If you had to guess what the national flower of Japan is, I’m sure many would say, “that’s easy. Cherry Blossom”. After all, the fleeting pink blossoms known as sakura are synonymous with Japan.
But you would be wrong.
What’s The National Symbol Of Japan?
The humble Chrysanthemum has been given the distinction of being named the official flower of Japan. This is because it is the symbol and Imperial Emblem of japan.
Next time you see a Japanese passport, you will notice that a Chrysanthemum symbol is clearly printed on the cover. You also see the symbol in Japanese embassies, Shinto shrines.
Why Is The Chrysanthemum The Symbol Of Japan?
This symbol has been around for centuries and can be traced back to the time of Emperor Go-Toba (1180 – 1239)
Just like Mom on Mother’s Day, the emperor was a fan of the Chrysanthemums and chose them for the official royal seal and emblem.
When the Chrysanthemum was first chosen for the Imperial Seal of Japan, some clans also cultivated it to show the emperor that his taste in flowers was top-notch and to indicate their support for the imperial family.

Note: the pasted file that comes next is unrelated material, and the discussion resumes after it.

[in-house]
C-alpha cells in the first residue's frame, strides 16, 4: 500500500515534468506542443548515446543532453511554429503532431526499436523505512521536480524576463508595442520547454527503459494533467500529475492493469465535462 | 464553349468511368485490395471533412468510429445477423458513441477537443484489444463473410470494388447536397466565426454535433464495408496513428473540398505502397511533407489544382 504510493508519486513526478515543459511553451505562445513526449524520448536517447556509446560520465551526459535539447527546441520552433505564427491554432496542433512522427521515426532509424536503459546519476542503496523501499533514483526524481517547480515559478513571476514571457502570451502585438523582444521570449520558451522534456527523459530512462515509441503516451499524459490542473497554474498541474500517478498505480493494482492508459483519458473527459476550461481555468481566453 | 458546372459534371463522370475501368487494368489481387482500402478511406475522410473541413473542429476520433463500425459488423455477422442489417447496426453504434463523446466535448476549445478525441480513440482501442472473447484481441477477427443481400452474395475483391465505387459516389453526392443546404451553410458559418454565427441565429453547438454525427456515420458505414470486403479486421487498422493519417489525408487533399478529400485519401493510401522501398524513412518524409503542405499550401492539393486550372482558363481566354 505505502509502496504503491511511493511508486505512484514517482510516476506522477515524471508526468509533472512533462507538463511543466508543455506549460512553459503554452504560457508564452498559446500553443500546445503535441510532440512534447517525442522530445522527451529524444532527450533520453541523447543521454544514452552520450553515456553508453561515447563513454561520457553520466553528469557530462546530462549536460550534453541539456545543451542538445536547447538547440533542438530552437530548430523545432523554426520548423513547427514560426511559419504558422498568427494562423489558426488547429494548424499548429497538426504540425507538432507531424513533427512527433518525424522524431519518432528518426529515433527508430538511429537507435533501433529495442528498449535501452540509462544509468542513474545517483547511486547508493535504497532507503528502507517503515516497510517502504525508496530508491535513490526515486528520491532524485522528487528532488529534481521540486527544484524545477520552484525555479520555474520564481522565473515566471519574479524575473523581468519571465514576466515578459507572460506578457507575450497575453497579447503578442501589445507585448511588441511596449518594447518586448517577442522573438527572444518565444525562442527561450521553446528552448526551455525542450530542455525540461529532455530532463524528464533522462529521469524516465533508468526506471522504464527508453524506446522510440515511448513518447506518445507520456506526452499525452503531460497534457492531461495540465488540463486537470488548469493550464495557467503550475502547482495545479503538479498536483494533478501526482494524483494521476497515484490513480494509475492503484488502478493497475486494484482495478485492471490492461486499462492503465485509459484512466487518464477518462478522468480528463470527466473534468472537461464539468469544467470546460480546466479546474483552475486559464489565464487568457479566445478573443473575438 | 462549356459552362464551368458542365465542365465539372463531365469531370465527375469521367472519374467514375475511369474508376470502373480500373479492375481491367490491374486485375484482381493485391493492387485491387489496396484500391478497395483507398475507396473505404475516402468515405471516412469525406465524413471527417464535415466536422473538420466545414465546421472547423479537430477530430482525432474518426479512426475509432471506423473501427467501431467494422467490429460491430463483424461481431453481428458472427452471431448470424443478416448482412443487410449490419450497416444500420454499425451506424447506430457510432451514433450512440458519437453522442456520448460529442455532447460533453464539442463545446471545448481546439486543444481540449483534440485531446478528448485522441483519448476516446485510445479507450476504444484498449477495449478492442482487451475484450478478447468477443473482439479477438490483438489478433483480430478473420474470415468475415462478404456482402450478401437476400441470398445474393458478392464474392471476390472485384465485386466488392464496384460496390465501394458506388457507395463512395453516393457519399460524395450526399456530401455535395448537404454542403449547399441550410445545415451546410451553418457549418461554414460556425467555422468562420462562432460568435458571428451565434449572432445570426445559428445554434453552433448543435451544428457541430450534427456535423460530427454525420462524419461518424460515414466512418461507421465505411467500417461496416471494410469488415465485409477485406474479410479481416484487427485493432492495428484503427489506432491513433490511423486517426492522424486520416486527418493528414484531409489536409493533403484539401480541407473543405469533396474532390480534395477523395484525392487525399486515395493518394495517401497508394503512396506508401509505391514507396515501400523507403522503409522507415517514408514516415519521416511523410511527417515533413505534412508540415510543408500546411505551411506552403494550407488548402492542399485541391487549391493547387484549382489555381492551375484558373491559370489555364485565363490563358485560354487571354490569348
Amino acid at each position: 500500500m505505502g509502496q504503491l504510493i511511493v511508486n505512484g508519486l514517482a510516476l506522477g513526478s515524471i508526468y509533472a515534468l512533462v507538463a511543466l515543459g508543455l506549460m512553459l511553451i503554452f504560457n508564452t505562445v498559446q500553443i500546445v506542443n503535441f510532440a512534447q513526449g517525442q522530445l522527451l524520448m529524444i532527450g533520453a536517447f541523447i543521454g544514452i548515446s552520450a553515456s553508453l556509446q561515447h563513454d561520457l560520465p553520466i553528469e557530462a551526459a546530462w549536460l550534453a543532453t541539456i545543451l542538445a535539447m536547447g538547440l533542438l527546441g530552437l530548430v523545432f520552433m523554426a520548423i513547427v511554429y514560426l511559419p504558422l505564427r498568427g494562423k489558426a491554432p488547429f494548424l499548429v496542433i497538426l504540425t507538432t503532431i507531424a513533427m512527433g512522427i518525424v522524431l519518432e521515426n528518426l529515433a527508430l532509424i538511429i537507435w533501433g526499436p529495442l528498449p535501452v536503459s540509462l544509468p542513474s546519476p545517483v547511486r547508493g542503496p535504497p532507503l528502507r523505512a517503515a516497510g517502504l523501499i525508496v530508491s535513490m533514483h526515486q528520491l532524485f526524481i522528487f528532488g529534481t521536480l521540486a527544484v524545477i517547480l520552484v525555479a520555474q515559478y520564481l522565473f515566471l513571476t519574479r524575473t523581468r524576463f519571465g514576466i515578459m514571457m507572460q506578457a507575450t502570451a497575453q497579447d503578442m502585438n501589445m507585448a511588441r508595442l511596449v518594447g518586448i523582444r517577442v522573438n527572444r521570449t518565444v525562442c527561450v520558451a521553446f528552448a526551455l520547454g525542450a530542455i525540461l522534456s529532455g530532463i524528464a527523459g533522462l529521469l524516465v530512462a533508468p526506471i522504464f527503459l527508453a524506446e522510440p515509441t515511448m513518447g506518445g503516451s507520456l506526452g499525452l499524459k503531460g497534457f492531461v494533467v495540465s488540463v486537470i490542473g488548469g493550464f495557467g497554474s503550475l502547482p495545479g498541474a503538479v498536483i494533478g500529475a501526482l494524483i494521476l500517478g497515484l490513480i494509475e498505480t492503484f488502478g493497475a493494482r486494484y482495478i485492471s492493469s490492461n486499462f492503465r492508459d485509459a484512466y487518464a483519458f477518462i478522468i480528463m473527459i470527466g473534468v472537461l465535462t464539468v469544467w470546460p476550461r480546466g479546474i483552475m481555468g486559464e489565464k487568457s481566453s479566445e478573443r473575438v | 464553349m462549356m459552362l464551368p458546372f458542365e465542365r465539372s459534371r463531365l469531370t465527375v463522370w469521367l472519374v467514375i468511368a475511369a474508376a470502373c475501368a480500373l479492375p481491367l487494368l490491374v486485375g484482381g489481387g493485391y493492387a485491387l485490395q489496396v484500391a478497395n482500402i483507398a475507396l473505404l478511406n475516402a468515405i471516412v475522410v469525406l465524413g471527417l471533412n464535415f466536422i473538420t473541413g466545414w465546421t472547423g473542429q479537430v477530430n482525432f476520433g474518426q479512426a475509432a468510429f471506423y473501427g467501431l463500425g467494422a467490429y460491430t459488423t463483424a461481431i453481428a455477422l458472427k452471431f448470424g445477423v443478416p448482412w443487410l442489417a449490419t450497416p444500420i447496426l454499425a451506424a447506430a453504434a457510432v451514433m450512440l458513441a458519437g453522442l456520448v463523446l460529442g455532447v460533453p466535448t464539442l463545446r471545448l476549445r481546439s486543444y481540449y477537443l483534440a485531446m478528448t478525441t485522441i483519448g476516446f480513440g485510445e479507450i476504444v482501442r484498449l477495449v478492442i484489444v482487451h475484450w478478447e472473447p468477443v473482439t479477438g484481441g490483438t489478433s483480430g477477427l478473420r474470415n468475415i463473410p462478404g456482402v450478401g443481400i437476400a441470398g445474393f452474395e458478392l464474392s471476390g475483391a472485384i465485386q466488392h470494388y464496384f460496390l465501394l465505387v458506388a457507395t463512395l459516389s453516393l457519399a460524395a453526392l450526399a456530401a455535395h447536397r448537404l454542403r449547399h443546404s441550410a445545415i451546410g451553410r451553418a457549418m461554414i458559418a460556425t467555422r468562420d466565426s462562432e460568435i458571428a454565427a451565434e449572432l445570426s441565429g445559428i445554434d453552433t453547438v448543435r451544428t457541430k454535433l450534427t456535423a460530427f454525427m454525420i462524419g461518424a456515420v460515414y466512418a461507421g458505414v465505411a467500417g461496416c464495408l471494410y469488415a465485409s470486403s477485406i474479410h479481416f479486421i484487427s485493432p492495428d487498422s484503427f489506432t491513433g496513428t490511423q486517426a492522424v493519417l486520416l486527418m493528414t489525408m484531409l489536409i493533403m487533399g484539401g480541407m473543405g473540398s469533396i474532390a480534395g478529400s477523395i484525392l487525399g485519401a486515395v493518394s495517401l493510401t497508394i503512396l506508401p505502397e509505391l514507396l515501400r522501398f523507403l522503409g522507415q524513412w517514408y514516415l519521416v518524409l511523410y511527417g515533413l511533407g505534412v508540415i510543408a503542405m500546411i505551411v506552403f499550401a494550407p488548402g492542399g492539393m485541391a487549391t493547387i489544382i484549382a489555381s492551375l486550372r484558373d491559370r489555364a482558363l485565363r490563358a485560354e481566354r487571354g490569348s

Why Is It Called The chrysanthemum Throne?
The Japanese imperial throne is sometimes called the chrysanthemum throne because the flower is the imperial household’s official symbol
When Did chrysanthemums first come to Japan?
The flower is said to have first appeared in the archipelago in the5th century from china.
Cultivation of the Chrysanthemum kicked off in Japan during the Nara era from710 and gained great popularity much later during the Edo Period.
Chrysanthemums In Modern Japan
In modern Japan, chrysanthemums still represent the emperor, the authority of the state, and the autumn season. The Japanese even have a festival to honor the national flower.
In the country, more than 350 types of chrysanthemums are known of the 200,000 varieties which are said to exist in the world.
Today, each fall, chrysanthemum displays are held at the Meiji Shrine and the Yasukuni Shrine in Tokyo. This last temple is of great national importance, so much so that it adopted the Chrysanthemum as its emblem.
Culinary-grade chrysanthemums are used to decorate food and are still a common motif for traditional Japanese arts such as porcelain and kimono-making.